Tannenbaum-Sternberger Colloquium Series at Greensboro College Presents "Breaking the Cycle of Poverty" Friday, Oct. 16

"GREENSBORO, N.C. -- The Tannenbaum Sternberger Colloquium Series at Greensboro College presents, "Breaking the Cycle of Poverty: How Institutions of Higher Education and Community Agencies May Partner to Eradicate Poverty," at 3 p.m. Friday, Oct. 16.

The event, to be held in the Campbell Lyceum, 109 Proctor Hall West on campus, is free and open to the public.

The speaker will be Michelle Gethers-Clark, president of the United Way of Greensboro. A question-and-answer period will follow her presentation.

In February, the National Association of Schools, Colleges and Universities of the United Methodist Church approved a statement (which can be read at https://www.greensboro.edu/history.php) calling on its member institutions to both foster conversations on social-justice issues and take institutional actions to more fully foster human dignity during 2015 and 2016.

The colloquium is the second of six scheduled for the 2015-2016 academic year, all involving the themes of social justice and human dignity. The remaining four are:

  • "Invisible Victims of Social Injustice: The Older Adult Learner," presented by Galeana D. Alston, Coordinator, M.S. in Adult Education Program at N.C. A&T State University, 3-4:30 p.m. Thursday, Nov. 12.

  • "Stories from Behind the Wall: Children's Mental Health as a Social Justice Issue," presented by Elin Widdifield '85, 3-4:30 p.m. Friday, Feb. 19, 2016.

  • "What Economics Tells us About Social Justice," presented by William K. MacReynolds, director, the N.C. Center for Economic Prosperity and founding dean, School of Business, Greensboro College, 3-4:30 p.m. Friday, March 18, 2016.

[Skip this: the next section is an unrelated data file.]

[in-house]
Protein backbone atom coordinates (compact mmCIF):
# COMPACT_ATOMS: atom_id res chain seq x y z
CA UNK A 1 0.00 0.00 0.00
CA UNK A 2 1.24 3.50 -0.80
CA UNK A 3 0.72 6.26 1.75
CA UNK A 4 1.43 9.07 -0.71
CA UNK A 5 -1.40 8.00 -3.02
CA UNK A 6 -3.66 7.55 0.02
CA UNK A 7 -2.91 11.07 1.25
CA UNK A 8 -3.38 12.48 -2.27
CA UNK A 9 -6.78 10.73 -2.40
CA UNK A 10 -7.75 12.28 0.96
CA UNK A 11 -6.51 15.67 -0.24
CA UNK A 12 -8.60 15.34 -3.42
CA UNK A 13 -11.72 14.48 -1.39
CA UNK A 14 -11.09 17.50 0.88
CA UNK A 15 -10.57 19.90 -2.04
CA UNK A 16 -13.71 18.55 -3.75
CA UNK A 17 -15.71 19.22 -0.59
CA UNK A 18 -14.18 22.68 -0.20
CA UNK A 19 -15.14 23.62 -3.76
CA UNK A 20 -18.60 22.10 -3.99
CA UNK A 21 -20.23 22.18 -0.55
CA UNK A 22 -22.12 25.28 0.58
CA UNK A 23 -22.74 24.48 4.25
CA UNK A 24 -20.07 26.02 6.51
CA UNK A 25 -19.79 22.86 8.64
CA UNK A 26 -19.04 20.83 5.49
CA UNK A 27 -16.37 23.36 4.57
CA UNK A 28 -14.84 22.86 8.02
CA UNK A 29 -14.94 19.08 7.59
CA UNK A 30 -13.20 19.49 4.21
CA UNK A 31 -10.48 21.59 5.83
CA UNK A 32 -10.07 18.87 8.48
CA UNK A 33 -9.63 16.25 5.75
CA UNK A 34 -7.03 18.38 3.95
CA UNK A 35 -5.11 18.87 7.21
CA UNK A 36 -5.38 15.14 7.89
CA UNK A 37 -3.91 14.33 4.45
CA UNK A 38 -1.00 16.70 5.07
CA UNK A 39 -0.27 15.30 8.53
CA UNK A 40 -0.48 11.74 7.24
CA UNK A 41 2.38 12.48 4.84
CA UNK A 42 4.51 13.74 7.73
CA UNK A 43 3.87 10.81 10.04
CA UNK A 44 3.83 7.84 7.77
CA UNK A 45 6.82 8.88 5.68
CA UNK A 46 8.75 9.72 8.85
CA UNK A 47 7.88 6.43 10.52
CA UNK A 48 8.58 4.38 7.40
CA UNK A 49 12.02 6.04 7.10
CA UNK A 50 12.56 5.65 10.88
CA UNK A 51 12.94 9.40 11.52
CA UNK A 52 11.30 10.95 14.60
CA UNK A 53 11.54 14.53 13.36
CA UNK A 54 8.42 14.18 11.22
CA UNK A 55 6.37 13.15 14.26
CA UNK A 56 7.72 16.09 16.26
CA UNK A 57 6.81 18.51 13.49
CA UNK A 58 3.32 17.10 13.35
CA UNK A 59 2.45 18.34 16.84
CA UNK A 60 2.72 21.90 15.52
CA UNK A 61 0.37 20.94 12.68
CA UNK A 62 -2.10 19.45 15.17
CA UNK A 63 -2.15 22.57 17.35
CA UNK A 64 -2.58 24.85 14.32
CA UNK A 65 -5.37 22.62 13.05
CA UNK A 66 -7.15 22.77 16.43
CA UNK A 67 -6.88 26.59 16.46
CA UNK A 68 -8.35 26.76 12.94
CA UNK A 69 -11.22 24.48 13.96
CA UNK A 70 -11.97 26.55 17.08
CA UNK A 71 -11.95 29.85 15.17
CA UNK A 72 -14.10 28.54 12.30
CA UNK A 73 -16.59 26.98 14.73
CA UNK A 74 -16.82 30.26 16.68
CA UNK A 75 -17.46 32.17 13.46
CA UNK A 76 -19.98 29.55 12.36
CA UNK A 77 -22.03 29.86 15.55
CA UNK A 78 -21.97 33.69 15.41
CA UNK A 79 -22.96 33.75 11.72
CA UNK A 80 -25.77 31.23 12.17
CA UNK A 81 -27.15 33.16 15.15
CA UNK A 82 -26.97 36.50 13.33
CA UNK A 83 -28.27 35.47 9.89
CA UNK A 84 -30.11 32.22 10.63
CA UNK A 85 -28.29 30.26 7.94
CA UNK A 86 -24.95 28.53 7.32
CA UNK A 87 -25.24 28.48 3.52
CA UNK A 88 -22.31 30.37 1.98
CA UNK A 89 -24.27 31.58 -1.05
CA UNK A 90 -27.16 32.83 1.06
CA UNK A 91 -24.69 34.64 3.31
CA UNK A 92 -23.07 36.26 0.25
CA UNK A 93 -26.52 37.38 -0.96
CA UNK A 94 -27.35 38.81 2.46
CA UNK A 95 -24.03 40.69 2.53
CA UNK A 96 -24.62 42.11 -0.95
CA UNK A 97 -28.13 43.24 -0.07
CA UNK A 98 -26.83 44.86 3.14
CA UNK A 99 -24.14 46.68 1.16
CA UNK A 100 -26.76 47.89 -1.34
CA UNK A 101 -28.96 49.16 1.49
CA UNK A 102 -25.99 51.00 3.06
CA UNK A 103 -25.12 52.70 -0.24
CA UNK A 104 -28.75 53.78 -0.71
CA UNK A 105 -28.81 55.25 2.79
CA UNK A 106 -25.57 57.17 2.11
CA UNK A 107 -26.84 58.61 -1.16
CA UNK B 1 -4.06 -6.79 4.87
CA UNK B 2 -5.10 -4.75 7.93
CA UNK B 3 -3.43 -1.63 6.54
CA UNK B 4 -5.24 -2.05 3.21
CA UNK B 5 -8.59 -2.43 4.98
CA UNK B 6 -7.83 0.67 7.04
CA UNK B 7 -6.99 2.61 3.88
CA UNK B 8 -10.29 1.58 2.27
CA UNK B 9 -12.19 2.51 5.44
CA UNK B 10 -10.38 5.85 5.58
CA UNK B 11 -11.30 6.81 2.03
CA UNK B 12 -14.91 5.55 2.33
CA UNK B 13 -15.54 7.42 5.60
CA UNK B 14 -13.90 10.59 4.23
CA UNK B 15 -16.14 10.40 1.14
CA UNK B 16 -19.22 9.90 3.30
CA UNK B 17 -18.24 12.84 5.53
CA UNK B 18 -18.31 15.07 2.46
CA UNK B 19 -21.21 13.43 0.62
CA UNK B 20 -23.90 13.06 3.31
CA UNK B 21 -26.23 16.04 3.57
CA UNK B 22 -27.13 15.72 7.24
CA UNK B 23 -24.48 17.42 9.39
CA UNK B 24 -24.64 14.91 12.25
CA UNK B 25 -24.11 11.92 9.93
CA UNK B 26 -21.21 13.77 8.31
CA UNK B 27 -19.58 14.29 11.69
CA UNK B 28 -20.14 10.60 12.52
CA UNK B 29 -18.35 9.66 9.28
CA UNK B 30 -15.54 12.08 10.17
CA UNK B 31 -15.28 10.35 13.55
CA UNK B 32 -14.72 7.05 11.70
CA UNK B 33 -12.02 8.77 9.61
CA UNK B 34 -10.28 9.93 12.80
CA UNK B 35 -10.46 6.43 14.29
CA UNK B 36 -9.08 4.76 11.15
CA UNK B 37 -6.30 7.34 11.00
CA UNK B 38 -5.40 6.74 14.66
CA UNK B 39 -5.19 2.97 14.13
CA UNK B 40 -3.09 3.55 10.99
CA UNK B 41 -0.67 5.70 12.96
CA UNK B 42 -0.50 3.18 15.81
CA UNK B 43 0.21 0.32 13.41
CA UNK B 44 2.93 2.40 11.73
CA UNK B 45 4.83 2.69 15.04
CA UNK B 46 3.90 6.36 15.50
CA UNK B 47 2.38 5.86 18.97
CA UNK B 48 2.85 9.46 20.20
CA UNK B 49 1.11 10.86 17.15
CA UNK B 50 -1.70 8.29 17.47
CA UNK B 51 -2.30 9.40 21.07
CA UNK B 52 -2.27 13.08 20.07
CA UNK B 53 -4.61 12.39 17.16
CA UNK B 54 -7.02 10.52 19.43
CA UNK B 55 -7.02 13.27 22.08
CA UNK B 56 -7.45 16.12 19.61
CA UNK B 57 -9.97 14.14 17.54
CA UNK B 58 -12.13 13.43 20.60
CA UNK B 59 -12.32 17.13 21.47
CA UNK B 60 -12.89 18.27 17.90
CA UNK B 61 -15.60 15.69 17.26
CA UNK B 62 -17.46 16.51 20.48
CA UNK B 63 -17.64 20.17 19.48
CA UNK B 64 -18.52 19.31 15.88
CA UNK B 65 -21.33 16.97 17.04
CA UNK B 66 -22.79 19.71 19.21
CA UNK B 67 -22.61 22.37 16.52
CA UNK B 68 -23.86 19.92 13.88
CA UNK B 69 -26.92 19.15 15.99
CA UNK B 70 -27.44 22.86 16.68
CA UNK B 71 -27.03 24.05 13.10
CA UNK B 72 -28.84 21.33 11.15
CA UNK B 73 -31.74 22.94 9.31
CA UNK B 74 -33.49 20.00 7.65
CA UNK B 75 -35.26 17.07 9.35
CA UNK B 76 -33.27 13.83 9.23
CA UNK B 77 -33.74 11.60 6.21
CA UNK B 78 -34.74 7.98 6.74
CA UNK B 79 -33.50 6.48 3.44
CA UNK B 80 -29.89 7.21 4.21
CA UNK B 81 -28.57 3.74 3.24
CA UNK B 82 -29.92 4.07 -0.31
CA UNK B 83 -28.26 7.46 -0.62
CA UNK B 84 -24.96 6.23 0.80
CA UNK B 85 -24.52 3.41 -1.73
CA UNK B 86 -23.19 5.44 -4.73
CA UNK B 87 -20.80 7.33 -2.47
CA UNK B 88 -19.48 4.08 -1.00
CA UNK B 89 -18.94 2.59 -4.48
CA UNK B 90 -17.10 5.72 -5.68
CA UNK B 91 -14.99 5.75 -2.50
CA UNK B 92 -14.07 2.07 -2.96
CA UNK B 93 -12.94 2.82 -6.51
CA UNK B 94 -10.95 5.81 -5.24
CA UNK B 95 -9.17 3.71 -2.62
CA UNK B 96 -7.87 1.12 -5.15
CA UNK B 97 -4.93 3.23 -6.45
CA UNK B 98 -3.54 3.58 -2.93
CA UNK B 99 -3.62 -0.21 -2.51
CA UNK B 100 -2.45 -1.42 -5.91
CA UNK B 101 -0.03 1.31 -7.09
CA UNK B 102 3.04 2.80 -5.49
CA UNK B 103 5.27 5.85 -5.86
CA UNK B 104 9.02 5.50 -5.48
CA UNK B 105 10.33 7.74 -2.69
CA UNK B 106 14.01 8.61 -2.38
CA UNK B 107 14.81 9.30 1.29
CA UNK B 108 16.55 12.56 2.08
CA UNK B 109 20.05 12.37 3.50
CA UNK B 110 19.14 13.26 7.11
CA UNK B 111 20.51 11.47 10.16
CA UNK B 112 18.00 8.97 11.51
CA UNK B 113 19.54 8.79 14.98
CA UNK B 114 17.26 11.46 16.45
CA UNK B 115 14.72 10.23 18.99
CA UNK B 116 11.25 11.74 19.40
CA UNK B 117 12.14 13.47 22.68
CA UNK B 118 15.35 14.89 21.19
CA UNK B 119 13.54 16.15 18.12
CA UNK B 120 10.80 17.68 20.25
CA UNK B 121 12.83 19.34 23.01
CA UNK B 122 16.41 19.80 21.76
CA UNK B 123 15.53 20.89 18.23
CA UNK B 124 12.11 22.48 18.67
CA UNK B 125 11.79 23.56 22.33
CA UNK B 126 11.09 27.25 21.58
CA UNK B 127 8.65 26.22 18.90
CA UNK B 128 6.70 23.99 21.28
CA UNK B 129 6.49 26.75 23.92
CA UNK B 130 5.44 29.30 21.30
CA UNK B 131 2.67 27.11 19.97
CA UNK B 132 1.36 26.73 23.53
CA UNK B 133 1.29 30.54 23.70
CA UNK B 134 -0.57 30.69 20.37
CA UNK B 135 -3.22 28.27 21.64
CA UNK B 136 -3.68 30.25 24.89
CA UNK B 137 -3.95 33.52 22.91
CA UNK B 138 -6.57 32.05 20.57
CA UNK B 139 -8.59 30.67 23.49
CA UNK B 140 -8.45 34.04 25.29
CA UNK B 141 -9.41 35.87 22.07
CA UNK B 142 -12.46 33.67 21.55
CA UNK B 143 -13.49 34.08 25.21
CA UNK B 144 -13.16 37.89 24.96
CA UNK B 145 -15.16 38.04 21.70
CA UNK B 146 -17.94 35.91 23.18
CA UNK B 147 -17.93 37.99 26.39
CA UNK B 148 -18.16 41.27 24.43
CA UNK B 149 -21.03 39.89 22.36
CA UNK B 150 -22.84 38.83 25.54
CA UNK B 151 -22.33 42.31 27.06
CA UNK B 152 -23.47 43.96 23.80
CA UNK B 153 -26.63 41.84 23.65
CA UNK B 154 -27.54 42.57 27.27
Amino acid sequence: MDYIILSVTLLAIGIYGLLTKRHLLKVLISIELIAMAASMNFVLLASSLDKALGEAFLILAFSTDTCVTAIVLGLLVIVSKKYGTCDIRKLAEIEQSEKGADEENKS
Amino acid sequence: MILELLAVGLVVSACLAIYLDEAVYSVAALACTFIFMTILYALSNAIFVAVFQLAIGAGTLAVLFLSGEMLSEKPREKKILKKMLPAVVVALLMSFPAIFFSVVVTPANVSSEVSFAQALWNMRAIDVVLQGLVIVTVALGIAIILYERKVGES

• "Social Justice and the Work of Foundry United Methodist Church in Washington, D.C.," presented by the Rev. Ben Roberts '10, Director of Social Justice Ministries, Foundry United Methodist Church, Washington, D.C., 3-4:30 p.m. Friday, April 8, 2016.
Greensboro College provides a liberal-arts education grounded in the traditions of the United Methodist Church and fosters the intellectual, social, and, spiritual development of all students while supporting their individual needs.

Founded in 1838 and located near downtown Greensboro, the college enrolls about 1,000 students from 29 states and territories, the District of Columbia and seven foreign countries in its undergraduate liberal-arts program and four master's degree programs. In addition to rigorous academics and a well-supported Honors program, the school features a 17-sport NCAA Division III athletic program and dozens of service and recreational opportunities."

- A Press Release

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